The Registrant notes that, to its knowledge, there has been no guidance published by the SEC or the Staff setting forth a specific asset coverage approach for CDS. With respect to asset segregation practices more generally, the SEC acknowledged in its 2015 rule proposal and 2019 re-proposal with respect to the use of derivatives by mutual funds that industry asset segregation practices for certain types of derivatives have developed over time, often predicated on Staff no-action letters and other Staff guidance.1 However, the SEC has previously noted that, for certain derivative instruments, the SEC and Staff have not provided any guidance with respect to appropriate asset coverage practices.2

In Investment Company Act Release No. 10666 ("Release 10666") and subsequent Staff no-action letters, the SEC stated that, in order for a fund to avoid senior security concerns under Section 18, the fund must segregate assets that, among other things, "assure the availability of adequate funds to meet the obligations arising from such activities."3 As a seller of protection in a CDS, depending on the terms of the contract, if the specified credit event occurs, a Fund would be required to pay its counterparty either: (i) the par or other agreed-upon value of a reference instrument (less any accrued but unpaid amounts owed to the Fund) in exchange for delivery of the reference instrument in the case of a physical delivery contract; or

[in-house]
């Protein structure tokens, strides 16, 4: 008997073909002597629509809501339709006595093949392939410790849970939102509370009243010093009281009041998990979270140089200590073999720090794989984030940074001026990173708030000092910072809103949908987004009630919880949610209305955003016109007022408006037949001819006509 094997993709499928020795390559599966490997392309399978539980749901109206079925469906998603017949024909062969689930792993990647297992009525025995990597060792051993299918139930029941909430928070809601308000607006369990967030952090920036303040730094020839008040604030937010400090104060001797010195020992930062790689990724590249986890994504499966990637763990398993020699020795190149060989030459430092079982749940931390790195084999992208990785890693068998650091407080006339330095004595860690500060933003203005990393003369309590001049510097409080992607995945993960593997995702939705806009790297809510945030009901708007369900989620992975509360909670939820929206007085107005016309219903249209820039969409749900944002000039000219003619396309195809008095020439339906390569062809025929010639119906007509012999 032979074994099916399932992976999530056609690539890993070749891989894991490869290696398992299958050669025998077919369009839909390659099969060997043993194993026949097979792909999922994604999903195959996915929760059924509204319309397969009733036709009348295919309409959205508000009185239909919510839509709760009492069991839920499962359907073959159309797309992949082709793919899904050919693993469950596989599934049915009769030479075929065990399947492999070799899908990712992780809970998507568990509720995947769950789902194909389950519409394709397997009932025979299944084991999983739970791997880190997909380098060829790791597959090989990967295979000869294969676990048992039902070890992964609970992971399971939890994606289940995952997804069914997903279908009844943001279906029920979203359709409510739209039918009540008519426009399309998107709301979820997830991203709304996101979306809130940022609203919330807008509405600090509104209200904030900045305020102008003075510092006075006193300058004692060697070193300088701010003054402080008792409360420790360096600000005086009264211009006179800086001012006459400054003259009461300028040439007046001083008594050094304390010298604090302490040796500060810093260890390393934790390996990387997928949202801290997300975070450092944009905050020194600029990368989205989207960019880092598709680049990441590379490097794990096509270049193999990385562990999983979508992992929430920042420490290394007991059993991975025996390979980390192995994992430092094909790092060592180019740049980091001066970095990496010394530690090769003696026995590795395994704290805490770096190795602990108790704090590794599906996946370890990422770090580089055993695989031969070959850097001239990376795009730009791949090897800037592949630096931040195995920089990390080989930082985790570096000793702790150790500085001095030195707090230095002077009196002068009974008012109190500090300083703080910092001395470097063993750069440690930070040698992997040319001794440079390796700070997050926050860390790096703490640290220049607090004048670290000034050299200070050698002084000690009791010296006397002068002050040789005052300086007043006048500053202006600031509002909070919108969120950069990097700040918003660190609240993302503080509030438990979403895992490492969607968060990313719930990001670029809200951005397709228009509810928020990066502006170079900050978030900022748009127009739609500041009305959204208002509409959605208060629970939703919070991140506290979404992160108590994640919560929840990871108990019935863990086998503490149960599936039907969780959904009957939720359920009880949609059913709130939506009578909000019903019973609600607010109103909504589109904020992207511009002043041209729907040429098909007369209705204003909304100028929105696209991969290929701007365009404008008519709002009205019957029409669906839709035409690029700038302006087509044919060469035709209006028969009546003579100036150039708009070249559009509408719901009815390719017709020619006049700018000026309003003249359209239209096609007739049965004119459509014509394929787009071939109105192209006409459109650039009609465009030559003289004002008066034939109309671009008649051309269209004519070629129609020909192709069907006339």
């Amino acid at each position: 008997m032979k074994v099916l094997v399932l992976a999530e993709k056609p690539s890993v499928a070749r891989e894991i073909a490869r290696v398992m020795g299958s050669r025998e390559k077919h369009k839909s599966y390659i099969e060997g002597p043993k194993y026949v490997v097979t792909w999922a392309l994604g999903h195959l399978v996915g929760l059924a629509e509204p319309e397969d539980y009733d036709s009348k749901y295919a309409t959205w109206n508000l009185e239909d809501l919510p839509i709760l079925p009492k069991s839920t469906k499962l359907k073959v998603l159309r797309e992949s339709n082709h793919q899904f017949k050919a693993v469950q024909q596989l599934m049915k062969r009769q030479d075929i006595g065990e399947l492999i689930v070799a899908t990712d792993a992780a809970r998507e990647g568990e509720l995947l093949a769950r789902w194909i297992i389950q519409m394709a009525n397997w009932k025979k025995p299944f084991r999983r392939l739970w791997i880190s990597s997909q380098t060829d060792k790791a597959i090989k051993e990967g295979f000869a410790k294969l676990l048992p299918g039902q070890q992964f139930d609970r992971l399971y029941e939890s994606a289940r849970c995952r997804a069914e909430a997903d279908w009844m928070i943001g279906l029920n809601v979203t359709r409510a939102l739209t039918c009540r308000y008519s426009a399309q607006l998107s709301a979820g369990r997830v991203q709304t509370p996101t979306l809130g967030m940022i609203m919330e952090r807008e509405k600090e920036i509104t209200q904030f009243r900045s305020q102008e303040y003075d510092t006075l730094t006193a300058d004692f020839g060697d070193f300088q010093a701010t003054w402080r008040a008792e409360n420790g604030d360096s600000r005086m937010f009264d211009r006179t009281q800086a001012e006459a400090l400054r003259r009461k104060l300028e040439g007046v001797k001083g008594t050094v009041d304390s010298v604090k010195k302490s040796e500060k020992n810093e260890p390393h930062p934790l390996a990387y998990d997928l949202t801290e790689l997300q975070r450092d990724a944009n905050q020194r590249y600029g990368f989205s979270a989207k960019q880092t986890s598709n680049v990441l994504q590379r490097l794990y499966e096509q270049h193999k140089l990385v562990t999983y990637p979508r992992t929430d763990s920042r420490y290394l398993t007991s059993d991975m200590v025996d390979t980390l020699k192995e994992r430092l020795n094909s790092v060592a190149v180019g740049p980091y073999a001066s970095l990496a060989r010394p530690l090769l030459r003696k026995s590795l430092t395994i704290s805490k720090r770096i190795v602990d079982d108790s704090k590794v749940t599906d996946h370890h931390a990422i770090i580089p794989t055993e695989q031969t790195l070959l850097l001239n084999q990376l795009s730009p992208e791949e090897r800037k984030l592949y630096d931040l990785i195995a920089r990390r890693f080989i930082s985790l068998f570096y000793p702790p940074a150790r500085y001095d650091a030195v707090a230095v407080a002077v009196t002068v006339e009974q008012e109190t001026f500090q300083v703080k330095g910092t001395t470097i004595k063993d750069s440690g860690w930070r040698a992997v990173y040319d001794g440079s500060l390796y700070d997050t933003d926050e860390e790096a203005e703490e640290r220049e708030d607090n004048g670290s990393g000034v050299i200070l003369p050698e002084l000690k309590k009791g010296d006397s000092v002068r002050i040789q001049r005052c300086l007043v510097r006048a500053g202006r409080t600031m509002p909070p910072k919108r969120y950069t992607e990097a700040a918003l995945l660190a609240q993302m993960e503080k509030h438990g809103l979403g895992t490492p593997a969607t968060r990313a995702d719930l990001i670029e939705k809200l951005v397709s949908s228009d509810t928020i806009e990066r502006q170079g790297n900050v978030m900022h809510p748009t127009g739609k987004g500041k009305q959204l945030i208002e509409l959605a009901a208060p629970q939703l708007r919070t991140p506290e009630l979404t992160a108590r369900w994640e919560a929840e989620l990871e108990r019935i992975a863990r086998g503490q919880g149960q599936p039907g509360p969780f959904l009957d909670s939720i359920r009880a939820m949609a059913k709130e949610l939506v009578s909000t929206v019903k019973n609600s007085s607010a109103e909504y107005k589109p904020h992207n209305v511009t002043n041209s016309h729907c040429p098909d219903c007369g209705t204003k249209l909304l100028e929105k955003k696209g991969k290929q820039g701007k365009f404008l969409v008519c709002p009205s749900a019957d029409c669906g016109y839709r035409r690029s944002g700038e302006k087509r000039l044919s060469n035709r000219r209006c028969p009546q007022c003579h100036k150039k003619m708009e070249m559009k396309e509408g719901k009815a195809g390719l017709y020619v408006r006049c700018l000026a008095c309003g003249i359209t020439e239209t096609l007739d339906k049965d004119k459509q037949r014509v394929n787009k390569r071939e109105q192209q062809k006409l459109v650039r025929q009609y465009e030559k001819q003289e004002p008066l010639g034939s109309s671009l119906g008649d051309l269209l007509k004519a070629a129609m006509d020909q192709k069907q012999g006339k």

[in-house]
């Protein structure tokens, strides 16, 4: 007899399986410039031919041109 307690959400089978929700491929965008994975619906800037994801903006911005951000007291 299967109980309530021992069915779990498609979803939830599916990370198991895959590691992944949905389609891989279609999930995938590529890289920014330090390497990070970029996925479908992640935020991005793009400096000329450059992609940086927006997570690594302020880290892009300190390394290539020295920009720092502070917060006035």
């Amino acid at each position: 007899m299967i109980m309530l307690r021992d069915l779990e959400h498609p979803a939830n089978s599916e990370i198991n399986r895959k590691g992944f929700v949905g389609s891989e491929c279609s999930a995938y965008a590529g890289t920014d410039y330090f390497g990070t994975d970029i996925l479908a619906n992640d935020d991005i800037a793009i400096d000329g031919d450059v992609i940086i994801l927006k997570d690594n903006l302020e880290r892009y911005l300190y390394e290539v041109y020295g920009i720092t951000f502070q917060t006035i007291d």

See Use of Derivatives by Registered Investment Companies and Business Development Companies, SEC Release No. IC-31933 (Dec. 11, 2015) (together with the 2019 Derivatives Proposal, the "Derivatives Rule Proposals").

See Use of Derivatives by Investment Companies Under the Investment Company Act of 1940, SEC Release No. IC-29776 (Aug. 31, 2011) (the "Concept Release"). The Concept Release notes that "[c]ertain swaps, for example, that settle in cash on a net basis, appear to be treated by many funds as requiring segregation of an amount of assets equal to the fund's daily mark-to-market liability, if any." Id. In addition, the SEC specifically sought comment as to whether CDS, or some subset thereof, are generally covered based on the notional amount, mark-to-market value, or some other measure.